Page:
As at the neighbouring coast stations it was decided to retain the buildings when Cullercoats became a Metro ‘halt’. The brickwork was cleaned and the verandahs were refurbished. The covered footbridge, which was a visual asset to the station – and a welcome one when it was raining! – was also retained. The station is a pleasant place to wait for a train. When the author last used the station he was serenaded by instrumental
music of Mozart, which added a wonderful ambience. This was an initiative of Nexus, the operator of the Metro, to soothe passengers and deter vandalism. At Shiremoor Metro station (between Backworth and West Monkseaton) it was discovered that broadcasting Delius’ music through the loudspeakers was particularly effective in driving vandals away, or reforming them.

BRIEF HISTORY OF BLYTH & TYNE RAILWAY (Hartley-Monkseaton ‘Avenue Branch’; Monkseaton / Whitley Bay / Tynemouth area)

The southern end of the Blyth & Tyne Railway has a complicated history. Until 1861 there was a single route south from Blyth and Seghill through Prospect Hill to Percy Main, with a terminus adjacent to the NER station. However that year a new branch was opened, following the route of the former Whitley Waggonway, extending from Hartley to Tynemouth. It
should be noted that this included the stretch to what is now Monkseaton, which was to be known as the ‘Avenue Branch’, and that the line beyond to Tynemouth was half a mile inland of the present day Monkseaton – Tynemouth Metro line.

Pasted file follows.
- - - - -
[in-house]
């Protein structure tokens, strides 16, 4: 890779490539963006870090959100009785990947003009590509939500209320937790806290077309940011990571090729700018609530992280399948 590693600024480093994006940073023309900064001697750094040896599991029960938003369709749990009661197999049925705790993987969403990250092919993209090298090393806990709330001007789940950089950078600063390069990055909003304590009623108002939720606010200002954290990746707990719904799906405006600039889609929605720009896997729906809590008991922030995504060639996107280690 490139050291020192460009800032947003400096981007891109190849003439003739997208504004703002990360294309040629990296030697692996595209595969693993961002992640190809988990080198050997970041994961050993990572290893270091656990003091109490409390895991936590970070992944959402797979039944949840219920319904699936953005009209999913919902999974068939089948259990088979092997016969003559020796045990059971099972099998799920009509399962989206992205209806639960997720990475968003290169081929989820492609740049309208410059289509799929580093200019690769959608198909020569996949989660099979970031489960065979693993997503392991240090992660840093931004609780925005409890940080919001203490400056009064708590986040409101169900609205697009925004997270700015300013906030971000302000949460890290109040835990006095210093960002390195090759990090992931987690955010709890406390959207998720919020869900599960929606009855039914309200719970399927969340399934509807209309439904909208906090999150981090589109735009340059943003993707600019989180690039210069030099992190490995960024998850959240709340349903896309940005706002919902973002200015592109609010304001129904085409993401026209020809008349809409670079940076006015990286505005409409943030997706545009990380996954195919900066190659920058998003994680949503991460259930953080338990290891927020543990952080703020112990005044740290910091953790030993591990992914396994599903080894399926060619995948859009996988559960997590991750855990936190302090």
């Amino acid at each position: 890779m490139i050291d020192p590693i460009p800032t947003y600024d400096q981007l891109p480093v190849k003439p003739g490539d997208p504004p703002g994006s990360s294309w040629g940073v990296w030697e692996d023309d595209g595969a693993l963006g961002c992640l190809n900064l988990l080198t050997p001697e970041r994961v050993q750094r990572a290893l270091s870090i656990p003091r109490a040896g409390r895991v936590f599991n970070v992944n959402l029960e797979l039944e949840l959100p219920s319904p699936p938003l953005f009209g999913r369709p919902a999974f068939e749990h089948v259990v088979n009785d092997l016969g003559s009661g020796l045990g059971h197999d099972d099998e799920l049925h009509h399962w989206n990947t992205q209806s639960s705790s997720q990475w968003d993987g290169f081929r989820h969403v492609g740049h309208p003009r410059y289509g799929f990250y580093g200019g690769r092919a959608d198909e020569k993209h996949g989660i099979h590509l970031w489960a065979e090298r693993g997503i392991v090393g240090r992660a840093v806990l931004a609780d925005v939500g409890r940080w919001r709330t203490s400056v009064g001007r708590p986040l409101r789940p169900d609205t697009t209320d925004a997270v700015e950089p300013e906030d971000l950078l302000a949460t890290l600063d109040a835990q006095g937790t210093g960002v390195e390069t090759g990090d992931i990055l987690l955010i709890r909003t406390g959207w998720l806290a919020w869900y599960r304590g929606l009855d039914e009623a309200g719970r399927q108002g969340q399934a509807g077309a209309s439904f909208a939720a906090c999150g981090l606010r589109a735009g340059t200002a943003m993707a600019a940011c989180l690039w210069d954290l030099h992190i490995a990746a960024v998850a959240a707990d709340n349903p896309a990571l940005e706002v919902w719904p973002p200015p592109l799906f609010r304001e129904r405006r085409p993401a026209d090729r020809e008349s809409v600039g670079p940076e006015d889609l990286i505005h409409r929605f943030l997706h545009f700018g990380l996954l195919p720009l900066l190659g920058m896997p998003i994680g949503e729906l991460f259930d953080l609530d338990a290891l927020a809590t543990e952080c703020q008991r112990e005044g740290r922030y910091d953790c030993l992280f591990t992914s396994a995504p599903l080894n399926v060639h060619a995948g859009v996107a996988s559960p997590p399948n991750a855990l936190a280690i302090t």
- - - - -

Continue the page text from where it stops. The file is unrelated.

At the Tynemouth end the original terminus was quickly replaced with a new one on a short branch which curved south-eastwards, and that in turn closed when its branch was extended to a third terminus, which adjoined the 1847 Tynemouth terminus of what had been the Newcastle & North Shields Railway. These developments are shown on the series of accompanying maps.

In 1864 the Blyth & Tyne reached Newcastle, with its terminus at New Bridge Street. This was achieved by diverting trains onto a new line just south of Holywell, through Backworth, Benton, and Jesmond. From Backworth a new line was opened to join the 1861 Whitley (Monkseaton) to Tynemouth route. Trains could now travel on the B&T from Newcastle (NewBridge Street) to Tynemouth, making the Holywell – Prospect Hill – Percy Main route, and the Avenue Branch between Hartley and Whitley (Monkseaton) redundant. These two lines closed in June 1864 on the day when the Newcastle – Tynemouth service was inaugurated. In June 1904 the Avenue Branch reopened to passenger traffic.